A poll conducted by NOIPolls which sought the views of Nigerians on Jungle Justice/mob attack revealed that majority of Nigerians (51 percent) attributed the prevalence of jungle justice in the country to “lack of trust in the law enforcement agencies”.
This was identified as the primary factor, with about 44 percent to 61 percent of respondents across all geo-political zones citing citizens’ distrust of law enforcement institutions and its officials as the number one factor responsible for the prevalence of jungle justice/mob attacks. This was followed by 43 percent who blamed its prevalence on “illiteracy/lack of awareness of laws”.
In addition, the majority of Nigerians (94 percent) affirmed that there was a high prevalence of jungle justice/mob attack in Nigeria, describing it as “a wicked and barbaric act” (60 percent).
More findings revealed that almost half (an alarming 43 percent) of the Nigerian population confirmed to have personally witnessed acts of jungle justice/mob attacks in their localities, while only 16 percent claimed to have had prior knowledge of a member of their community who fell victim to jungle justice/mob attack.
Respondents to the poll were asked six specific questions. The first question sought the opinion of Nigerians regarding the occurrence of jungle justice or mob attacks. Respondents were asked: In your opinion, to what extent are acts of jungle justice or mob attacks prevalent in Nigeria?
The overall majority (94 percent: 65 percent +29 percent) reported that acts of jungle justice or mob attack was prevalent in Nigeria, while only 6% of the respondents indicated that it is “not prevalent at all”.
Analysis according to geo-political zones revealed that all respondents from the North-East zone (100 percent) were of the opinion that acts of jungle justice/mob attacks were prevalent in the country.
This was followed by the South-West zone with 94 percent while the North-West and the South-South zones recorded 93% each.
In addition, the South-East zone had the highest (10 percent) proportion of respondents that said that it is “not prevalent at all.
Subsequently, in order to ascertain the disposition of Nigerians towards acts of jungle justice, respondents were asked: In your own words, how would you describe the acts of jungle justice or mob attack?
Findings revealed varied responses. However, the majority (60 percent) described jungle justice or mob attacks as “a wicked and barbaric act”, while 19 percent described it as “people taking the law into their hands”.
Furthermore, 5 percent said it is a “wrong act of punishment” and another 5 percent said “it is unjust and unlawful”. Also, 4 percent said it is dehumanizing. On the contrary, a meager 4 percent had the view that “it is good sometimes in order to deter others” from criminal acts.
Furthermore, in trying to establish the proportion of Nigerians who have witnessed any act of Jungle justice/mob attacks, results revealed that almost half of Nigerians (an alarming 43 percent) had personally witnessed acts of jungle justice in their localities, while 57 percent had never been witnesses. It is noteworthy that more male Nigerians (49 percent) than females (36 percent) had been witnesses of jungle justice/ mob attack acts.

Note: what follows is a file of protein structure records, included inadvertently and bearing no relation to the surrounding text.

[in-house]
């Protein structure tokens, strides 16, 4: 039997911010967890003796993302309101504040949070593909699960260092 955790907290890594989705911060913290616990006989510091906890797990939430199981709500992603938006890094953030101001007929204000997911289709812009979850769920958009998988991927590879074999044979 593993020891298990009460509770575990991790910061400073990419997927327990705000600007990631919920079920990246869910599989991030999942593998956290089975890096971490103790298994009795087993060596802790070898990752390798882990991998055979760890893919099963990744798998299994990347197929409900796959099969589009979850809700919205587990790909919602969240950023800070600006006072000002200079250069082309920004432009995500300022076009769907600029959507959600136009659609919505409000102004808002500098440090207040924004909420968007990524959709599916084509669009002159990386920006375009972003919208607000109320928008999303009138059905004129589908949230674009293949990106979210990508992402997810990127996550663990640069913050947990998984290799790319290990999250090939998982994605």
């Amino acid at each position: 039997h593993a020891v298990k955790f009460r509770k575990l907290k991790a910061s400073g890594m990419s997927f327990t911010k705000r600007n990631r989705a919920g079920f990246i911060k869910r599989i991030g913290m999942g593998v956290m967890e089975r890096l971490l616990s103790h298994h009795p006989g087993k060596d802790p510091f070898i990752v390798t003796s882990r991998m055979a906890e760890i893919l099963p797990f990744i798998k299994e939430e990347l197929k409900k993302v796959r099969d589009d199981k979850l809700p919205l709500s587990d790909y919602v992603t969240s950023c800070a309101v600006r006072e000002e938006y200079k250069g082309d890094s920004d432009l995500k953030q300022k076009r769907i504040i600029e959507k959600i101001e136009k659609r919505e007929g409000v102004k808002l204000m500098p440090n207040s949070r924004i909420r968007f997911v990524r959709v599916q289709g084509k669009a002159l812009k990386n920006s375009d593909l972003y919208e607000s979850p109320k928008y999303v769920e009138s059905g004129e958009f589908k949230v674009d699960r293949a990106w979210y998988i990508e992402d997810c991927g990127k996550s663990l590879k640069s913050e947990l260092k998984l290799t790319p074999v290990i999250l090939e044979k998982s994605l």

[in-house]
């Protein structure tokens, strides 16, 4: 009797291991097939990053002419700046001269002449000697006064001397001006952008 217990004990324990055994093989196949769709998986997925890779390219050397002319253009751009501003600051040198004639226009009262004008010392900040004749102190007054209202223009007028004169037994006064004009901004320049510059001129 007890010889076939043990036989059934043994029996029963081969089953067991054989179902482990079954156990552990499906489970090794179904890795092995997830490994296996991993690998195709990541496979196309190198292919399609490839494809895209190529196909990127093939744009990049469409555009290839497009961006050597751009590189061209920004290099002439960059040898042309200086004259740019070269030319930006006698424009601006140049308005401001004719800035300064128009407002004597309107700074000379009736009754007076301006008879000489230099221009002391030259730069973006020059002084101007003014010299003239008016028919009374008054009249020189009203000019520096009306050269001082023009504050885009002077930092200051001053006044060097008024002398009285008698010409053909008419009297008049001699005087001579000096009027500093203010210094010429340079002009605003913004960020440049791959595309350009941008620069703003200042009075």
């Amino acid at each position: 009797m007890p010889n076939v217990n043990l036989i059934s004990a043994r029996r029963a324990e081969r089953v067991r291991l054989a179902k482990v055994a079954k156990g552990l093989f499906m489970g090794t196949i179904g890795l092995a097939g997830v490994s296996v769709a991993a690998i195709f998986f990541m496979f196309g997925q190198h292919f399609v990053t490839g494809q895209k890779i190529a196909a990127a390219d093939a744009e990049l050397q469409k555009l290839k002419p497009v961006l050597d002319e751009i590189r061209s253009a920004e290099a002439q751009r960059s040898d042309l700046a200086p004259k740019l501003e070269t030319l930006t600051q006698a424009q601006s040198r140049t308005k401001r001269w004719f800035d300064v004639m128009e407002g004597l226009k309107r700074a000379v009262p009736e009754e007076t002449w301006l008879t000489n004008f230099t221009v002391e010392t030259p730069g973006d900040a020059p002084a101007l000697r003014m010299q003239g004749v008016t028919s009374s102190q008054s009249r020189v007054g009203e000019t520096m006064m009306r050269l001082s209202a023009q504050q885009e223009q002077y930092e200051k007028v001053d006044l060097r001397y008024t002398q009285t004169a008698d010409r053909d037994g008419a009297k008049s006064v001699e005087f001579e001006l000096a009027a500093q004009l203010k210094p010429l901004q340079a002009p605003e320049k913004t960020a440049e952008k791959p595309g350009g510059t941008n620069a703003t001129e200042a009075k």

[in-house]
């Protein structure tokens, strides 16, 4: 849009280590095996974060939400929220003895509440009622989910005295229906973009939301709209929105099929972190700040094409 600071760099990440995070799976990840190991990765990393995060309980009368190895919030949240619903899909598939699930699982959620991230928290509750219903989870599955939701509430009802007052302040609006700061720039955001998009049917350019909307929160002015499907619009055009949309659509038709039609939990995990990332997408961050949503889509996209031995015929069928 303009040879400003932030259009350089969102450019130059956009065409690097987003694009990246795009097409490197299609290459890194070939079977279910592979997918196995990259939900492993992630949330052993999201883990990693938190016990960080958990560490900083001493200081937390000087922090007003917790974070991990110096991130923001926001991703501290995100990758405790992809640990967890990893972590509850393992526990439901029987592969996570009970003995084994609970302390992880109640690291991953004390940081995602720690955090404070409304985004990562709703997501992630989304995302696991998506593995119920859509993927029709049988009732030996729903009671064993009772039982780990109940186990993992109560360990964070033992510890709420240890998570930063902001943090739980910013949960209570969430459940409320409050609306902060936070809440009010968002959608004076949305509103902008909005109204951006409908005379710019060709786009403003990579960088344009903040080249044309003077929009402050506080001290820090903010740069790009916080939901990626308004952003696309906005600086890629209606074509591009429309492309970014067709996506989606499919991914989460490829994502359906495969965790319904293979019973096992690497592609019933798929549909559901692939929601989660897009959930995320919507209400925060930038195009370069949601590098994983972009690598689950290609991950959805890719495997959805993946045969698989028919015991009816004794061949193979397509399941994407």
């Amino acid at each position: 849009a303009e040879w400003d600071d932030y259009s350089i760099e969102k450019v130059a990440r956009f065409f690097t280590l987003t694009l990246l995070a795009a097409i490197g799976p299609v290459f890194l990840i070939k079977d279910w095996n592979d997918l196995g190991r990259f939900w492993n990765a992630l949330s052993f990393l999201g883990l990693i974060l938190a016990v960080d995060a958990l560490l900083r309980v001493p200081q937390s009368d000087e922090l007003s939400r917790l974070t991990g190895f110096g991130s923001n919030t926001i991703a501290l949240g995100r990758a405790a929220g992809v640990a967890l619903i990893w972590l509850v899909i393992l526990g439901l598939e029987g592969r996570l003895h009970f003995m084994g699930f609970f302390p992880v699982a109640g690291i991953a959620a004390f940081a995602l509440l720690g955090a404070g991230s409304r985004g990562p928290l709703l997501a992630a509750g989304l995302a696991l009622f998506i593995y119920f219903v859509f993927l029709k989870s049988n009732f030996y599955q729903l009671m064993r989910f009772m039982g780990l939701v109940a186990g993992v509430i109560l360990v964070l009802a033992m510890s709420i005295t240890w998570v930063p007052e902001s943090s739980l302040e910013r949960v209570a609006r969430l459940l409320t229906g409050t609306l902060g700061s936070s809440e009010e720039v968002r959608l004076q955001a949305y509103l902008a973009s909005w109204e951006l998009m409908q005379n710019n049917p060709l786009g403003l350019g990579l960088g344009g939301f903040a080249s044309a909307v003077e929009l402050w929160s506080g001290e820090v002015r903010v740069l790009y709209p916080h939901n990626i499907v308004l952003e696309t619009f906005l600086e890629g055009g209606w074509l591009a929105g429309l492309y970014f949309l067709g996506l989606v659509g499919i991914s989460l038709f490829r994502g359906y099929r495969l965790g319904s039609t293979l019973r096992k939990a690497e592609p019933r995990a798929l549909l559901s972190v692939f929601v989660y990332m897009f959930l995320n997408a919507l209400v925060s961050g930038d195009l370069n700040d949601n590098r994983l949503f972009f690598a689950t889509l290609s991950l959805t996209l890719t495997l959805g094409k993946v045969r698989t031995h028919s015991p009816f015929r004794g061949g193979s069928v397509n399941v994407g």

Further analysis across geo-political zones illustrated that the North-East and South-East zones had the same and highest proportions (50 percent) of respondents who had been witnesses of acts of jungle justice. This was followed by the North-Central zone with 45 percent.
Subsequently, respondents were asked: In your opinion, what are the factor(s) responsible for the prevalence of jungle justice or mob attacks in the country?
Majority (51 percent) of Nigerians attributed the prevalence of jungle justice to a “lack of trust in law enforcement agencies”. This is followed by 43 percent who blamed the prevalence to “illiteracy/lack of awareness of laws” and 26 percent of respondents who blame it on “lack of trust in the Nigerian judicial system”. Other factors included “the demand for quick criminal justice” 13 percent, “Religious/cultural beliefs” 8 percent and “Unemployment” 6 percent.
From the geo-political zone standpoint, the North-West zone (61 percent) accounts for the highest proportion of respondents that attributed the prevalence of jungle justice to “lack of trust on law enforcement agencies”.
While the North-Central zone (53 percent) had the highest proportion that blamed the acts on “illiteracy/lack of awareness on laws” and the South-East zone (35 percent) had the highest proportion of respondents that blamed the prevalence on “lack of trust on the Nigerian judicial system.
Finally, respondents were asked: What measure(s) do you feel could be taken to curb the acts of jungle justice or mob attack in Nigeria?
The overall majority (50 percent) suggested that in order to curtail jungle justice, more “awareness on the rule of law/constitution” should be created.
This was followed by 37 percent of the respondents who suggested that there should be “highly effective law enforcement operatives” and 22 percent who advocated for “punishment for offenders”.
In addition, while 20 percent of the respondents suggested “timely enforcement of laws”, a relatively small 4 percent thought that the creation of employment would curb the prevalence of jungle justice/mob attack in Nigeria.
It would be recalled that there had been increase in the spate of jungle justice and mob attacks leading to the loss of lives and property in parts of the country, such as the brutalisation of a Federal Road Safety Official and the destruction of several government owned transport buses (Bus Rapid Transit – BRT) in Lagos State.